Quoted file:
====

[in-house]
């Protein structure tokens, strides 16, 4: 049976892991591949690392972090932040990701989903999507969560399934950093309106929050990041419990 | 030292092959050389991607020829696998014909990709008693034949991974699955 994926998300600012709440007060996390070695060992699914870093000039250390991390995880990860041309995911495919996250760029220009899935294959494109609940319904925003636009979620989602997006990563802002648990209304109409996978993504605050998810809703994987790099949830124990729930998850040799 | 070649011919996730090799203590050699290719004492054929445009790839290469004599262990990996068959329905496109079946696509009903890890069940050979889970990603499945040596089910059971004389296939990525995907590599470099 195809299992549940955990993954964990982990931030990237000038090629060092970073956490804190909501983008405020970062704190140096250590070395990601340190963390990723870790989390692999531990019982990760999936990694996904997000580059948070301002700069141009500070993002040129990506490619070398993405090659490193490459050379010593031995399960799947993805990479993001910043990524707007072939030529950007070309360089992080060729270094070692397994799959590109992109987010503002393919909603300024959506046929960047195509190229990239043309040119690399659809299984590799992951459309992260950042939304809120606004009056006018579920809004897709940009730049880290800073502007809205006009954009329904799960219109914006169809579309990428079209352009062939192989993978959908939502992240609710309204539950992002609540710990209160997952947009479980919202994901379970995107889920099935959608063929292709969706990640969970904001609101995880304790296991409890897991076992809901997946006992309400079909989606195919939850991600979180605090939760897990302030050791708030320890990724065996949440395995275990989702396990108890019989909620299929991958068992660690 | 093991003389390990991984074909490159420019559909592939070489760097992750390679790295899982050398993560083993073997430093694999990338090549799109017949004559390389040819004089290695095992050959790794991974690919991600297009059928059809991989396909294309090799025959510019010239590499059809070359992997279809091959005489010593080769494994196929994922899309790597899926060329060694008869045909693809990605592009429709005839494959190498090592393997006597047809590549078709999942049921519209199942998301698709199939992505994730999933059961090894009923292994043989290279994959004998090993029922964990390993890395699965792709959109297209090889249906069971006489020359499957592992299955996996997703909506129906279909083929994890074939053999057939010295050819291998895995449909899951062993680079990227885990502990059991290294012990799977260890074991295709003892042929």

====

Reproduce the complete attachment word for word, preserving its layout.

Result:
[in-house]
């Protein structure tokens, strides 16, 4: 049976892991591949690392972090932040990701989903999507969560399934950093309106929050990041419990 | 030292092959050389991607020829696998014909990709008693034949991974699955 994926998300600012709440007060996390070695060992699914870093000039250390991390995880990860041309995911495919996250760029220009899935294959494109609940319904925003636009979620989602997006990563802002648990209304109409996978993504605050998810809703994987790099949830124990729930998850040799 | 070649011919996730090799203590050699290719004492054929445009790839290469004599262990990996068959329905496109079946696509009903890890069940050979889970990603499945040596089910059971004389296939990525995907590599470099 195809299992549940955990993954964990982990931030990237000038090629060092970073956490804190909501983008405020970062704190140096250590070395990601340190963390990723870790989390692999531990019982990760999936990694996904997000580059948070301002700069141009500070993002040129990506490619070398993405090659490193490459050379010593031995399960799947993805990479993001910043990524707007072939030529950007070309360089992080060729270094070692397994799959590109992109987010503002393919909603300024959506046929960047195509190229990239043309040119690399659809299984590799992951459309992260950042939304809120606004009056006018579920809004897709940009730049880290800073502007809205006009954009329904799960219109914006169809579309990428079209352009062939192989993978959908939502992240609710309204539950992002609540710990209160997952947009479980919202994901379970995107889920099935959608063929292709969706990640969970904001609101995880304790296991409890897991076992809901997946006992309400079909989606195919939850991600979180605090939760897990302030050791708030320890990724065996949440395995275990989702396990108890019989909620299929991958068992660690 | 093991003389390990991984074909490159420019559909592939070489760097992750390679790295899982050398993560083993073997430093694999990338090549799109017949004559390389040819004089290695095992050959790794991974690919991600297009059928059809991989396909294309090799025959510019010239590499059809070359992997279809091959005489010593080769494994196929994922899309790597899926060329060694008869045909693809990605592009429709005839494959190498090592393997006597047809590549078709999942049921519209199942998301698709199939992505994730999933059961090894009923292994043989290279994959004998090993029922964990390993890395699965792709959109297209090889249906069971006489020359499957592992299955996996997703909506129906279909083929994890074939053999057939010295050819291998895995449909899951062993680079990227885990502990059991290294012990799977260890074991295709003892042929």